[AI Seminar] How well does it understand human language, and what can it do?
Jun 8, 2021
The first seminar on Artificial Intelligence (AI) was opened with a lecture by Youjin Kim, a research fellow at the AI Research, Future Technology Center of LG Electronics. LG Electronics is presenting the most realistic future for the era of home IoT by incorporating “speech intelligence” technology in its consumer electronics offerings. Let’s take a look at the lecture offered by Kim, who is in charge of the speech intelligence technology.
Session 1. The Status of Natural Language Processing Technology
In the first session, we discussed the status of AI from the natural language processing perspective.
You come across AI language processing technology through common AI-enabled speakers, whether you knew it or not. If you say “get me some U-Quiz videos from YouTube” to your AI-enabled speaker, it shows a list of U-Quiz videos retrieved from YouTube through “speech recognition,” “intent analysis,” “conversation processing,” and “speech synthesis.” In this process, natural language processing is responsible for “intent analysis” and “conversation processing.”
AI still has much to overcome to answer hypothetical or qualitative questions, even though being able to answer questions they have already learned just like we are. For instance, although IBM’s Watson demonstrated overwhelming performance over humans in a quiz show about 10 years ago, Watson for Oncology, a technology intended to provide treatment options based on patient records, was discontinued due to the low matching rate between the options it suggests and the ones by human experts. This implies that it is challenging for AI to provide expert-grade answers in specific areas.
When it comes to localization with which we are very familiar, the East prefers literal translation while the West prefers liberal translation due to the cultural difference, but AI cannot allow for these qualitative preferences; there is a clear consensus that it is still premature to apply AI to the localization industry. Finally, the recent controversial case of the “Iruda” chatbot in Korea led to a social issue, due to privacy issues and biased learning and response mechanism.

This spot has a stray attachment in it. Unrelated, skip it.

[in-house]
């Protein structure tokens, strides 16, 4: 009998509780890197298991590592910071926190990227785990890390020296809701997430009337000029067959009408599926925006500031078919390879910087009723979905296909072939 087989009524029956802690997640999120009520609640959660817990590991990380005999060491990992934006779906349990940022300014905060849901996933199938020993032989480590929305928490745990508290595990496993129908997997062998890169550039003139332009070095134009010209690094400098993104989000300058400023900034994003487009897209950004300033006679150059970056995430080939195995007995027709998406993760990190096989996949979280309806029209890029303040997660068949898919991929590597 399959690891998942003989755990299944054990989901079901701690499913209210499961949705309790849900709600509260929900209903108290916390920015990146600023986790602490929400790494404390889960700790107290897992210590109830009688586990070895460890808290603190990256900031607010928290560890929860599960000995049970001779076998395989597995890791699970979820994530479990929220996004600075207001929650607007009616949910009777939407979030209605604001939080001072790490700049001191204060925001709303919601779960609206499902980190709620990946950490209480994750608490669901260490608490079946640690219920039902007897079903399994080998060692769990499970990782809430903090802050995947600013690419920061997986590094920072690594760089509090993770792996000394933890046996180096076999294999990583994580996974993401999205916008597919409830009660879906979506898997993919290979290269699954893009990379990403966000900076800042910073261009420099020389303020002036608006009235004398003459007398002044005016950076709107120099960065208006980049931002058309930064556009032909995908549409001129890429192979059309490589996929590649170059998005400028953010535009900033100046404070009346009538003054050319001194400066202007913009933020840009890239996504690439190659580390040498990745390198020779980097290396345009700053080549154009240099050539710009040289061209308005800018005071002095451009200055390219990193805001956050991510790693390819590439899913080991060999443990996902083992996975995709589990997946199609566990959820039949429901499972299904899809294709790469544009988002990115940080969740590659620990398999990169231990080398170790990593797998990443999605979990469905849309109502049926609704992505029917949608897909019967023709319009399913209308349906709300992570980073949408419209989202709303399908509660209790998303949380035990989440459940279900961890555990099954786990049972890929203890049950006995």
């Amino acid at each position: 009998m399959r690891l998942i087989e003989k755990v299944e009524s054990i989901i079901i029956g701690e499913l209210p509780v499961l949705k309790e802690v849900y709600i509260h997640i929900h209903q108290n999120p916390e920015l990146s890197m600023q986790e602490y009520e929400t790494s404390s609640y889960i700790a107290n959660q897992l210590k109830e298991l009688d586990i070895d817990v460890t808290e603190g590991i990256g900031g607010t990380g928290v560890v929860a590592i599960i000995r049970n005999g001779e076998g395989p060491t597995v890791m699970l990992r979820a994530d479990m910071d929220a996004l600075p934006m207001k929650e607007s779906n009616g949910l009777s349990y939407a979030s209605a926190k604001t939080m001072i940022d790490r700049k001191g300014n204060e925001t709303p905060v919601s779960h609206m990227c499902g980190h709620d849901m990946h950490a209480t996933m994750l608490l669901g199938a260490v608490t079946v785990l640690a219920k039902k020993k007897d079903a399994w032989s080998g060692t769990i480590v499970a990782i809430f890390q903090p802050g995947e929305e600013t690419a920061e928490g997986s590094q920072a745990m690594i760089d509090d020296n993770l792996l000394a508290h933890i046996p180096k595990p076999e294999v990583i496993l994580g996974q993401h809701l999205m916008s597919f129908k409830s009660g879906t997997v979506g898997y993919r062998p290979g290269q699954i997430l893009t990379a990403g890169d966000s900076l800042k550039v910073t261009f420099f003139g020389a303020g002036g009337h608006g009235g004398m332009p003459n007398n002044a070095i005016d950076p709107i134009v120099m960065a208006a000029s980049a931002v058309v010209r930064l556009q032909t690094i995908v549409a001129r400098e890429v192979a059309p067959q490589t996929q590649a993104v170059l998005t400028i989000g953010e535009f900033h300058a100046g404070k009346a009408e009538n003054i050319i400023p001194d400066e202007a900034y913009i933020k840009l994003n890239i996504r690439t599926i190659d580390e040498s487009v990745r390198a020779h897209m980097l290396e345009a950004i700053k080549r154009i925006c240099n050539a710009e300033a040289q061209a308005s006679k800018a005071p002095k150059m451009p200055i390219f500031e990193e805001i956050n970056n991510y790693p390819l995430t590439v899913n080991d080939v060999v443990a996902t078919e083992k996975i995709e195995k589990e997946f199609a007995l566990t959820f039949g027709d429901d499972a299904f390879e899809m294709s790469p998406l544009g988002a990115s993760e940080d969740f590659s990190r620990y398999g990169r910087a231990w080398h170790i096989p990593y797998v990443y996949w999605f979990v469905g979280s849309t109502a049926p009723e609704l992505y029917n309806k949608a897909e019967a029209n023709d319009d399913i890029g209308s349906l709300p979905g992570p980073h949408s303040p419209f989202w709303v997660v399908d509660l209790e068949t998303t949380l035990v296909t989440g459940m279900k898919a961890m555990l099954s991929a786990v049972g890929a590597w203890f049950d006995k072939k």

Even though large-scale language models based on sequence-to-sequence modeling that far exceed the level of existing models have emerged since late 2010, they just demonstrated intelligence equivalent to common knowledge in certain areas, exposing many things to be improved to have commercially meaningful, human-equivalent linguistic intelligence in professional areas.
Session 2. Large Scale Language Models
In the second session, we discussed the concept and implications of large-scale language model.
The author, Simin Yu said that reading comprehension could only be obtained through reading, and writing should start with reading. Likewise, the advanced natural language processing technologies are based on large-scale language models, meaning they are learning like reading from a myriad of books. We can say large-scale language model is a technology that challenges to have general human intelligence. It is a process like becoming a member of a company after learning elementary, middle, and high school-level knowledge through reading and learning field-specific knowledge through university courses. The latest language models are generated based on pre-trained models learning from 8 million web pages, which is not doable for humans, and then fine-tuned by learning a very small amount of additional data for specific areas to be functional in those areas.
We introduced transformer-based language model technologies from Bidirectional Encoder Representations from Transformers or BERT, which processes language comprehension and classification, to Generative Pre-Training 3 or GPT-3, which focuses on documentation processes such as text creation, translation, and summarization. In relation to this, we also looked into some programs that, based on some simple inputs, create a paragraph or compose code lines using language models.
LG Electronics is also developing its ThinQ.AI platform to keep up with these trends with AI. ThinQ.AI is already available in consumer products from LG Electronics, including TVs and consumer electronics, and the application range of the platform is also expanding gradually. Please look forward to the continuous development of ThinQ.AI for the natural communication between devices and users.
How was the first in-house seminar on AI? The speed of development of AI is surprising, isn’t it? I was really impressed at AI being applied in such diverse areas and deeply involved with our daily lives, and I was very excited about how it would develop in the future.
The second seminar will be held with the title, “Will we be able to draw and paint by speaking?.” We ask for your interest in AI seminars to be held until June, and this concludes the review of the first AI seminar.